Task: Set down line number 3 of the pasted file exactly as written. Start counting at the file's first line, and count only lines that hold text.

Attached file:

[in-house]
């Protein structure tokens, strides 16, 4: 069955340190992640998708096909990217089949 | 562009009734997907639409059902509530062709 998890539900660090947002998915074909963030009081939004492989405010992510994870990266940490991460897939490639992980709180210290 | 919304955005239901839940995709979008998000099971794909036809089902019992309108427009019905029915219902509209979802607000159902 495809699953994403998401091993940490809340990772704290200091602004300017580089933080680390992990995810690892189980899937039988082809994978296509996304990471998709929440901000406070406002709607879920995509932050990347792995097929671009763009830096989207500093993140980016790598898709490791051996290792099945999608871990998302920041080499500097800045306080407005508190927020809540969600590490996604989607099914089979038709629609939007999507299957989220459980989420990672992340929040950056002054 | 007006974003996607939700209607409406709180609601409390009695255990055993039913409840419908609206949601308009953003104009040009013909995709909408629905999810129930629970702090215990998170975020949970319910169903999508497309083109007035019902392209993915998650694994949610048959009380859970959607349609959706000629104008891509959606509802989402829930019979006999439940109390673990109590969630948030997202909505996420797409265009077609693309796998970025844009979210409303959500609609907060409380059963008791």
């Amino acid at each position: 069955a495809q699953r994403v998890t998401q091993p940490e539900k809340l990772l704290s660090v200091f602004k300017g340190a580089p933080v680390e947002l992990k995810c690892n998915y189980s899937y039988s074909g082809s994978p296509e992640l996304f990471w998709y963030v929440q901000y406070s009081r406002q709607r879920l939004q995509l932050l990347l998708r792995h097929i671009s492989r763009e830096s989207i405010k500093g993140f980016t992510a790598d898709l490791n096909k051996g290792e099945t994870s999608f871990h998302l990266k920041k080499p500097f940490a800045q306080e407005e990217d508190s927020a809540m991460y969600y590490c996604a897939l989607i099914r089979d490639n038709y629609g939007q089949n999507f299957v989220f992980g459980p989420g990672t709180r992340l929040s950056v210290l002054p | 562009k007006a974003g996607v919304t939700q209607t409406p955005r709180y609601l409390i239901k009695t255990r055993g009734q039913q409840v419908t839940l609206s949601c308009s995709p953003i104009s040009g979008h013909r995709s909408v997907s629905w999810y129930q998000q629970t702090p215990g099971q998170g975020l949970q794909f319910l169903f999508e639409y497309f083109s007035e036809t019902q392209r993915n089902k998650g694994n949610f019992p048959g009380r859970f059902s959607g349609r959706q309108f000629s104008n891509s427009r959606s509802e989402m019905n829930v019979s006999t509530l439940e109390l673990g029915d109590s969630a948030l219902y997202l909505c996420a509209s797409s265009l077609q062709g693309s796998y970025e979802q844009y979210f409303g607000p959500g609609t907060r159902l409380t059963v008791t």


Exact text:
């Amino acid at each position: 069955a495809q699953r994403v998890t998401q091993p940490e539900k809340l990772l704290s660090v200091f602004k300017g340190a580089p933080v680390e947002l992990k995810c690892n998915y189980s899937y039988s074909g082809s994978p296509e992640l996304f990471w998709y963030v929440q901000y406070s009081r406002q709607r879920l939004q995509l932050l990347l998708r792995h097929i671009s492989r763009e830096s989207i405010k500093g993140f980016t992510a790598d898709l490791n096909k051996g290792e099945t994870s999608f871990h998302l990266k920041k080499p500097f940490a800045q306080e407005e990217d508190s927020a809540m991460y969600y590490c996604a897939l989607i099914r089979d490639n038709y629609g939007q089949n999507f299957v989220f992980g459980p989420g990672t709180r992340l929040s950056v210290l002054p | 562009k007006a974003g996607v919304t939700q209607t409406p955005r709180y609601l409390i239901k009695t255990r055993g009734q039913q409840v419908t839940l609206s949601c308009s995709p953003i104009s040009g979008h013909r995709s909408v997907s629905w999810y129930q998000q629970t702090p215990g099971q998170g975020l949970q794909f319910l169903f999508e639409y497309f083109s007035e036809t019902q392209r993915n089902k998650g694994n949610f019992p048959g009380r859970f059902s959607g349609r959706q309108f000629s104008n891509s427009r959606s509802e989402m019905n829930v019979s006999t509530l439940e109390l673990g029915d109590s969630a948030l219902y997202l909505c996420a509209s797409s265009l077609q062709g693309s796998y970025e979802q844009y979210f409303g607000p959500g609609t907060r159902l409380t059963v008791t």